Mormons drop Scouts after century-long partnership

Mormons drop Scouts after century-long partnership

The Mormon church have announced that they are to end their partnership with the Boy Scouts of America next year, after over 105 years of working together.

In a joint statement released by The Church of Jesus Christ of Latter-day Saints and the Boy Scouts of America, the two said that: "We have jointly determined that, effective on December 31, 2019, the Church will conclude its relationship as a chartered organization with all Scouting programs around the world."

For many years, joining the Boy Scouts has been a right of passage for Mormon boys, who are estimated to make up some 20 per cent of its 2.4 million members. The removal of the automatic enrollment will do little to help the organisation's dwindling numbers, which have fallen sharply from around 2.8 million in 2012. The Mormon church is also one of the organisation's most generous sponsors.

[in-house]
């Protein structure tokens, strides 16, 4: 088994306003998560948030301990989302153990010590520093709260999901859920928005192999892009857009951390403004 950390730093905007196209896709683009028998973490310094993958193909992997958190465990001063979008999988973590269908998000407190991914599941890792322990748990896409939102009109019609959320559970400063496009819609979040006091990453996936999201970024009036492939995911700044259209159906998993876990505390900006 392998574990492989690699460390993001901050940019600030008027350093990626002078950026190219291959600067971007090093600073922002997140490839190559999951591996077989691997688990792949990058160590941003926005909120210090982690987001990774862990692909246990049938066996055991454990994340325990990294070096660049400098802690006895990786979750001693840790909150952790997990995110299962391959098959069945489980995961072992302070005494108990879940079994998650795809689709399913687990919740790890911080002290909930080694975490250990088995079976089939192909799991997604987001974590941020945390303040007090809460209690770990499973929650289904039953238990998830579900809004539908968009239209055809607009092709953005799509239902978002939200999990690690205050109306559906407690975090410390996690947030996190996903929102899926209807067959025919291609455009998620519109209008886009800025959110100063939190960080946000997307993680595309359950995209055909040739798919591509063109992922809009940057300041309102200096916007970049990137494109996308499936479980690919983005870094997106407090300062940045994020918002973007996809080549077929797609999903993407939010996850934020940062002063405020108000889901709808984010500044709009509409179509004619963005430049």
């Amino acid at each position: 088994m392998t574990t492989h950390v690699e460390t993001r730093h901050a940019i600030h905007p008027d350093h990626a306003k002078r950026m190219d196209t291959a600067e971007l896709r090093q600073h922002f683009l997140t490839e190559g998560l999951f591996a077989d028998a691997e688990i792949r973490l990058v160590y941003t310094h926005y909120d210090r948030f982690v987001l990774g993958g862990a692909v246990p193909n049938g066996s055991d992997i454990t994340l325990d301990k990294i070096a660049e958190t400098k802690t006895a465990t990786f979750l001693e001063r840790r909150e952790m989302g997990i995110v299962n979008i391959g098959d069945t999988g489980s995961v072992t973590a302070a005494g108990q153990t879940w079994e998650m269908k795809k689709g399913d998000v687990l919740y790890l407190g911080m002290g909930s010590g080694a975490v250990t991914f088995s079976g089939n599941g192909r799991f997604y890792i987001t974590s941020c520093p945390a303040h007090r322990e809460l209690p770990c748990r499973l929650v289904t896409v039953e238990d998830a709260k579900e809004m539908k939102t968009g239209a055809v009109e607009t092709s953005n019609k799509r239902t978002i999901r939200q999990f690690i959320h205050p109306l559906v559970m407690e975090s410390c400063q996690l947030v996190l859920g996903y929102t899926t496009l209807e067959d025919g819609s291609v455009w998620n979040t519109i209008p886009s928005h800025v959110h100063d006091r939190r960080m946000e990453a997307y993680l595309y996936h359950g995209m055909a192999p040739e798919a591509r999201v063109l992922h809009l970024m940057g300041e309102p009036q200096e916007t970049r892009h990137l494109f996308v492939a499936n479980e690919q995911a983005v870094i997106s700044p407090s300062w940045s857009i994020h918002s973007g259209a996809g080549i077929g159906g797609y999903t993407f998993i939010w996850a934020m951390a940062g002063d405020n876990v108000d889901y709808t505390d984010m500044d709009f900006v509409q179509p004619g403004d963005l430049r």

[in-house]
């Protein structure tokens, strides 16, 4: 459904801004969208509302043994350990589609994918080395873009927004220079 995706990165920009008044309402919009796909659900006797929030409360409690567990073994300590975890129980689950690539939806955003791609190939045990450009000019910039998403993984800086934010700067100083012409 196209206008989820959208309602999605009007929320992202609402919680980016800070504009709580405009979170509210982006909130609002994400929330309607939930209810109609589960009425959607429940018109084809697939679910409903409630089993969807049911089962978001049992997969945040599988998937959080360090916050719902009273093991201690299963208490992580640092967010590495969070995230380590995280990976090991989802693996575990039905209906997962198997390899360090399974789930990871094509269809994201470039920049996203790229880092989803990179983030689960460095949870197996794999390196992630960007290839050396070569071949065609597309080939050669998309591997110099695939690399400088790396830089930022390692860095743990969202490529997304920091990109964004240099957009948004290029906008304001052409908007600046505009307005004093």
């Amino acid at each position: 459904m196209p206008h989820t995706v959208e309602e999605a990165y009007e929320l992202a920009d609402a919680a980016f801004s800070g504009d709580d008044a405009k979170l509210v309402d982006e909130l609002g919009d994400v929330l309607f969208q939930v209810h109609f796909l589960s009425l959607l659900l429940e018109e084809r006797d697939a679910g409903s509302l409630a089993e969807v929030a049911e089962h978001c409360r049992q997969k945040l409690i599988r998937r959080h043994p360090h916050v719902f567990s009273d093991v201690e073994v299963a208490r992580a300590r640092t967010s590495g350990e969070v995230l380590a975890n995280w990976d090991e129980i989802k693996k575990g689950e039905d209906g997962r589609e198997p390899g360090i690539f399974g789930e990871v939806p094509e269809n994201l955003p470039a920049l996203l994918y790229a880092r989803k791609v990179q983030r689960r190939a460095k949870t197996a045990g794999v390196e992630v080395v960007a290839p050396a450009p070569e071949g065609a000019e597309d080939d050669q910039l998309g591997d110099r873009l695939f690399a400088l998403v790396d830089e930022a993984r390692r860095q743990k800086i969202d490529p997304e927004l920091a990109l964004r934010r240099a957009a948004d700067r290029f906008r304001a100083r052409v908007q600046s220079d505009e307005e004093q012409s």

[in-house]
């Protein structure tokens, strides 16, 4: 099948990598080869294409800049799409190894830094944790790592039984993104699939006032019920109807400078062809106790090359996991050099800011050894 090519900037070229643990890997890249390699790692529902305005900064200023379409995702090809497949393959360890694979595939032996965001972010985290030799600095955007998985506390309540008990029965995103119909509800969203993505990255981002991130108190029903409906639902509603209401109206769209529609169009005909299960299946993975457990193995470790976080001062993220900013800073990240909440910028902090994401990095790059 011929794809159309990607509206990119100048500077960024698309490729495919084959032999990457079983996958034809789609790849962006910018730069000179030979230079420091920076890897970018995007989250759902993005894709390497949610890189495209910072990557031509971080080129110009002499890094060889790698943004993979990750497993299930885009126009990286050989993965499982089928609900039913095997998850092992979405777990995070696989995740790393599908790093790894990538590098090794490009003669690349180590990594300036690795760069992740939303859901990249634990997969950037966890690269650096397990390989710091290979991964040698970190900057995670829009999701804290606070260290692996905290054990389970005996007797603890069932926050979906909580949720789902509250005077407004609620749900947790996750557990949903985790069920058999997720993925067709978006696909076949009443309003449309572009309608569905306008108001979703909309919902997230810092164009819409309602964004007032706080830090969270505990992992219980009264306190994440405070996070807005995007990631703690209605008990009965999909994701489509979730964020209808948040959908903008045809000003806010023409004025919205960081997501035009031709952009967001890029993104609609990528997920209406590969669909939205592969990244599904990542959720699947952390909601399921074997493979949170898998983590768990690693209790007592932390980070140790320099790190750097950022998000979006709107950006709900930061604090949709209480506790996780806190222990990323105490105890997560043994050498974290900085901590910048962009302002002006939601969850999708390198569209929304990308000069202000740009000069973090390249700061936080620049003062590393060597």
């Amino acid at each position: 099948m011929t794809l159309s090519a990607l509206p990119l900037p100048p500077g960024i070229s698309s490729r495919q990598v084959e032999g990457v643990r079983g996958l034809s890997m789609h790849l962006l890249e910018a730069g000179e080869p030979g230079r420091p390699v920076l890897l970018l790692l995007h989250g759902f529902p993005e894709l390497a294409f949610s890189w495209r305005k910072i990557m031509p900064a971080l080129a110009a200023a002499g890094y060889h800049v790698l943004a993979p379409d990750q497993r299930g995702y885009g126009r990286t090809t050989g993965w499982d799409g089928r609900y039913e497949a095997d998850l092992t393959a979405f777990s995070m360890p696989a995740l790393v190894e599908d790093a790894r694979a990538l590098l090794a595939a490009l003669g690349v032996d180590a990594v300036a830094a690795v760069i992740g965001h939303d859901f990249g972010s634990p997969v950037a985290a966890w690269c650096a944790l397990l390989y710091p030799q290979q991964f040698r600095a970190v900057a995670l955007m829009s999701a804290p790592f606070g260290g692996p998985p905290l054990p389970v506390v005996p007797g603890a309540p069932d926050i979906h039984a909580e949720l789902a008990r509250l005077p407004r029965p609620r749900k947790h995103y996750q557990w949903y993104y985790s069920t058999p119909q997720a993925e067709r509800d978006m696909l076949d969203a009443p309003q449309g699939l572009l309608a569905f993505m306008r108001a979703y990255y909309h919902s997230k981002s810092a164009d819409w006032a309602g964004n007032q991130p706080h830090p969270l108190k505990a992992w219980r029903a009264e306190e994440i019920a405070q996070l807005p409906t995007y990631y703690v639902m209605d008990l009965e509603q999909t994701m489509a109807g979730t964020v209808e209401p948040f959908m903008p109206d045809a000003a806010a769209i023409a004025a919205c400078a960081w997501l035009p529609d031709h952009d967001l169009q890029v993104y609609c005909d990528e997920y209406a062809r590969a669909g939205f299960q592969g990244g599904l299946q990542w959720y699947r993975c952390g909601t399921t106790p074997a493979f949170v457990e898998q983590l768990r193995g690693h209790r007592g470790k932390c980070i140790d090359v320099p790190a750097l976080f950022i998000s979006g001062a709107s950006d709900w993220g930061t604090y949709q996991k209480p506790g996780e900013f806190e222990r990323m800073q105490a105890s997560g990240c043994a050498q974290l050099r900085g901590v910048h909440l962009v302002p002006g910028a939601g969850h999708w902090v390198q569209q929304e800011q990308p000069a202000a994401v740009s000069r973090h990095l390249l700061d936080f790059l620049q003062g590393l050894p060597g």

Officially, the church said its decision to sever ties stemmed from the fact that it has now grown into a worldwide organisation, with many members outside of the United States. As a result, it says it now wants to "create and implement a uniform youth leadership and development program that serves its members globally."

However, the two groups have experienced increasingly divergent values in recent years despite their partnership being founded on shared principles. In 2015, the organisation made the decision to allow openly gay and transgender individuals to serve as troop leaders, a move the church said at the time that they were "deeply troubled" by. The Mormon church teaches that homosexuality is a sin and opposes gay marriage.

Furthermore, the church also prefers to enrol boys and girls into separate youth programmes and so is believed to be unhappy with a recent decision to allow girls to join the Boy Scouts. The announcement comes just one week after the group, whose flagship programme will be renamed Scouts BSA from next year to reflect the change, launched a major marketing campaign to attract more girls.

It is unclear at present what form the church's new leadership and development programme will take. However, last year it did remove some 185,000 boys between the ages of 14 and 18 from the Boy Scouts, instead turning them towards church-based community service.